The market, as measured by the Standard & Poors 500 Index ($SPX) broke out to new highs on the Fed’s news that it wasn’t going to taper. That was just over a week ago, and the market pulled back rather quickly after that.
Certain overbought conditions were registered on the 100-point $SPX rally from 1630 to 1730 in just three weeks. However, for the most part, they have not materialized into sell signals. Once again, the bears are on the verge of having dropped the ball when they had a chance for a significant selloff. $SPX now has resistance at the mid-September highs of 1730. There is support at 1680, 1660, and then at the August lows of 1630.
Equity-only put-call ratios are bullish. Market breadth was negative for four out of five days after the market peaked on the Fed news. But the breadth oscillators had previously been so overbought that the four negative days did not produce a confirmed sell signal from either the NYSE-based or the “stocks only” oscillators. A strongly negative day in the next couple of days could probably still produce sell signals here.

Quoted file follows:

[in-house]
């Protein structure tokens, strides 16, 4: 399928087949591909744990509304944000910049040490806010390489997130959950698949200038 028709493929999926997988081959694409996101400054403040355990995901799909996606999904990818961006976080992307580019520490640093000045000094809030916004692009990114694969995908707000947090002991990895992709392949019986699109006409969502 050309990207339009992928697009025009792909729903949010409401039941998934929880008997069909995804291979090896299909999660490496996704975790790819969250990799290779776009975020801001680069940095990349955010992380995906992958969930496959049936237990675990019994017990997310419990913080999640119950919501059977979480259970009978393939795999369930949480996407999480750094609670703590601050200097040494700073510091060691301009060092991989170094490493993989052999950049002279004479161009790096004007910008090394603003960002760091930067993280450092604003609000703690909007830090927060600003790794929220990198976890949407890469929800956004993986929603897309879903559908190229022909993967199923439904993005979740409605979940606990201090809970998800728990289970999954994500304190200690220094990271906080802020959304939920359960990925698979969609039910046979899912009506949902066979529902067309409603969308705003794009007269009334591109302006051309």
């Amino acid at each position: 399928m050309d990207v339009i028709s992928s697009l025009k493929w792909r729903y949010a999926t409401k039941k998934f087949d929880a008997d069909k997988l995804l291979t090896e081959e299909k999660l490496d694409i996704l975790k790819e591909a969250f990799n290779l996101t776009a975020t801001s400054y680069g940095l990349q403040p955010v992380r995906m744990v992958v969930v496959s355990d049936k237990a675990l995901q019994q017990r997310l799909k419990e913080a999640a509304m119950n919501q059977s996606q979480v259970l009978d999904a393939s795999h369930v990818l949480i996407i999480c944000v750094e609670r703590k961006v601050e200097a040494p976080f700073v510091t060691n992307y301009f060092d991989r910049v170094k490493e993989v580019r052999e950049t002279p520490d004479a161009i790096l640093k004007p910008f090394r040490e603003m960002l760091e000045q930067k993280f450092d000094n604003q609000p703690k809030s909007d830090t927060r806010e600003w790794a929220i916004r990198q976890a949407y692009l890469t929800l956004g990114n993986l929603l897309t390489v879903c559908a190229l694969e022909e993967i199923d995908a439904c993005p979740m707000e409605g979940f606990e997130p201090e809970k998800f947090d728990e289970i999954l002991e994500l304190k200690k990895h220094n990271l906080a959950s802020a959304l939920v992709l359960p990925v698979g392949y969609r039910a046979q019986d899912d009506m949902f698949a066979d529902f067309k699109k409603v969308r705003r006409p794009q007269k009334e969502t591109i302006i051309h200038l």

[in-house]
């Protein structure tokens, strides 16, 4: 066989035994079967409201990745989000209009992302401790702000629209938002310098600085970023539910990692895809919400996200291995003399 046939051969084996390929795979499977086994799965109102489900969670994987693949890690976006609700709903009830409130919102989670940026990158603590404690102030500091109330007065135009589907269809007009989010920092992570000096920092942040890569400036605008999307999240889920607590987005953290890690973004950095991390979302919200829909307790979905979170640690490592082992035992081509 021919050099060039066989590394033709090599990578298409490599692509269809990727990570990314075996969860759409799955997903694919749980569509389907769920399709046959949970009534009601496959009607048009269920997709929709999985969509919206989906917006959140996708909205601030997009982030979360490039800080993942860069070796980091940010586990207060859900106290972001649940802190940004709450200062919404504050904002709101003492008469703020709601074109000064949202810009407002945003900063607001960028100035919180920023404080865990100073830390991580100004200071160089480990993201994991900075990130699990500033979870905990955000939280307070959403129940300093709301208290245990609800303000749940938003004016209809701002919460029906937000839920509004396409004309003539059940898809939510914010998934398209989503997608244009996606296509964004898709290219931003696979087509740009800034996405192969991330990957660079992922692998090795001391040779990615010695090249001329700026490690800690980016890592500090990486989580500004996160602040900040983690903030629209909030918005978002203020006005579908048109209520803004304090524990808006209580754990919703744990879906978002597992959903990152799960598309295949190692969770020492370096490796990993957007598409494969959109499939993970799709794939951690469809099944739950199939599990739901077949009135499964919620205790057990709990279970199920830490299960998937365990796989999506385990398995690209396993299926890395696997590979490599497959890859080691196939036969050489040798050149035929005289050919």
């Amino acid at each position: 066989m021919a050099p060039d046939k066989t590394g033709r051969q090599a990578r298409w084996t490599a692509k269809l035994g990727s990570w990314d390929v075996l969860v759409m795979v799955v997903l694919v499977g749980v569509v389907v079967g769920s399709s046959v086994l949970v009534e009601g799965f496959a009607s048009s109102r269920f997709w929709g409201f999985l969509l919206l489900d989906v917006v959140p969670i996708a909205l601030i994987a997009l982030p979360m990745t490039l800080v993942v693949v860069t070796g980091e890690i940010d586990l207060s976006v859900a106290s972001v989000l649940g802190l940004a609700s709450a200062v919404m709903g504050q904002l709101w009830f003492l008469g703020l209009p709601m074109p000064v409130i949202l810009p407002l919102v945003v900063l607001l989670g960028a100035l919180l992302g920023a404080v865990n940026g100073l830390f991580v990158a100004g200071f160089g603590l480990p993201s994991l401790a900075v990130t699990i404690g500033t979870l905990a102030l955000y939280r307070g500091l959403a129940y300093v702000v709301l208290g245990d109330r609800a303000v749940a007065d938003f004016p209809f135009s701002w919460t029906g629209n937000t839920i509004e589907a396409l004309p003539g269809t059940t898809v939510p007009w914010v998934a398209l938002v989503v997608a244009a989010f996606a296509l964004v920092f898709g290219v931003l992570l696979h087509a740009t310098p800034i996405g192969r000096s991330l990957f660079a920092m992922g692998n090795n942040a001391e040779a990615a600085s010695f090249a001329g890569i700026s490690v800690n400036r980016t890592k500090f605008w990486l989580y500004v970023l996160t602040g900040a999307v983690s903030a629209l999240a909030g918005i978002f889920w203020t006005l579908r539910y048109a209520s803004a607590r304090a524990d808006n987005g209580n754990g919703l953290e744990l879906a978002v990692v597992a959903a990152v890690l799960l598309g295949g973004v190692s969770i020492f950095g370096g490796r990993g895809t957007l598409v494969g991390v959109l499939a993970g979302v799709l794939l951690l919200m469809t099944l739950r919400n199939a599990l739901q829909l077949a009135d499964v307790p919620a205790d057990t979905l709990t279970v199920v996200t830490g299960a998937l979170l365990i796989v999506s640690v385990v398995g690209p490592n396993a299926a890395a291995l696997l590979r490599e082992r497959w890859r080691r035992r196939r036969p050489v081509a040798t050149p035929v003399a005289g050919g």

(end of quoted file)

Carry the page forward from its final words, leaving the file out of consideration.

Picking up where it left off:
Volatility indices ($VIX and $VXO) finally moved below the 15 level when the market was making its highs. Since then, they have been able to maintain at these lower levels. This is another bullish divergence: $VIX has remained below 15, while the market has dropped. The construct of $VIX futures remains bullish.
In summary, the fact that the bears couldn’t complete simple sell signals in breadth and $VIX speaks volumes about their ineffectiveness. But it also doesn’t mean they can’t regroup, so we want to keep a contingent sell signal in place.